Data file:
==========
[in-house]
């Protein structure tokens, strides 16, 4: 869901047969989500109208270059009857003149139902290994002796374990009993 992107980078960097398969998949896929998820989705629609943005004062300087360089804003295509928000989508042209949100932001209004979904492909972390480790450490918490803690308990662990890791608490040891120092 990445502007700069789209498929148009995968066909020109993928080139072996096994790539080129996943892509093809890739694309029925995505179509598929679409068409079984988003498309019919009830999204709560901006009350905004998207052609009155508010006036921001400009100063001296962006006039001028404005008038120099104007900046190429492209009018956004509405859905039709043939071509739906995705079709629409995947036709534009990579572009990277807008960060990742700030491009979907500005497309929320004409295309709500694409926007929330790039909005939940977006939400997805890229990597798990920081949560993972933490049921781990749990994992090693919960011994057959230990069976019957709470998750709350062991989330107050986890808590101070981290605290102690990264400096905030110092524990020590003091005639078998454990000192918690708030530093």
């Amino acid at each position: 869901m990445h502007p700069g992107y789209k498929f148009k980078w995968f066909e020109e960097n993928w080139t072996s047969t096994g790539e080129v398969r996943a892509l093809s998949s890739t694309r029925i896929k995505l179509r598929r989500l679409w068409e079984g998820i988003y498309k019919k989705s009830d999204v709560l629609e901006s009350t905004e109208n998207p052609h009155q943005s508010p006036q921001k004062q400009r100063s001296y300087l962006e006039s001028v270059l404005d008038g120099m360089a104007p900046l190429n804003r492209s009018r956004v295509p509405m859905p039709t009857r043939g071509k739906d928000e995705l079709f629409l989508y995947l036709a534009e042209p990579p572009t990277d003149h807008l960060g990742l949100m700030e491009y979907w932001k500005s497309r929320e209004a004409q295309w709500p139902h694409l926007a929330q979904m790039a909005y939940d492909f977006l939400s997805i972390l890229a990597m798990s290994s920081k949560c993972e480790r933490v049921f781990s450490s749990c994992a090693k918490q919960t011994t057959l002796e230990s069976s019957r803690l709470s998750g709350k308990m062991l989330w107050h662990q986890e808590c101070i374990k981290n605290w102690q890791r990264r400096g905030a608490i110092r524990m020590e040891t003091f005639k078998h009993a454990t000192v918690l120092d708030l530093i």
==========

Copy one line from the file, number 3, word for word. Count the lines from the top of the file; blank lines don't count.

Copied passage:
């Amino acid at each position: 869901m990445h502007p700069g992107y789209k498929f148009k980078w995968f066909e020109e960097n993928w080139t072996s047969t096994g790539e080129v398969r996943a892509l093809s998949s890739t694309r029925i896929k995505l179509r598929r989500l679409w068409e079984g998820i988003y498309k019919k989705s009830d999204v709560l629609e901006s009350t905004e109208n998207p052609h009155q943005s508010p006036q921001k004062q400009r100063s001296y300087l962006e006039s001028v270059l404005d008038g120099m360089a104007p900046l190429n804003r492209s009018r956004v295509p509405m859905p039709t009857r043939g071509k739906d928000e995705l079709f629409l989508y995947l036709a534009e042209p990579p572009t990277d003149h807008l960060g990742l949100m700030e491009y979907w932001k500005s497309r929320e209004a004409q295309w709500p139902h694409l926007a929330q979904m790039a909005y939940d492909f977006l939400s997805i972390l890229a990597m798990s290994s920081k949560c993972e480790r933490v049921f781990s450490s749990c994992a090693k918490q919960t011994t057959l002796e230990s069976s019957r803690l709470s998750g709350k308990m062991l989330w107050h662990q986890e808590c101070i374990k981290n605290w102690q890791r990264r400096g905030a608490i110092r524990m020590e040891t003091f005639k078998h009993a454990t000192v918690l120092d708030l530093i």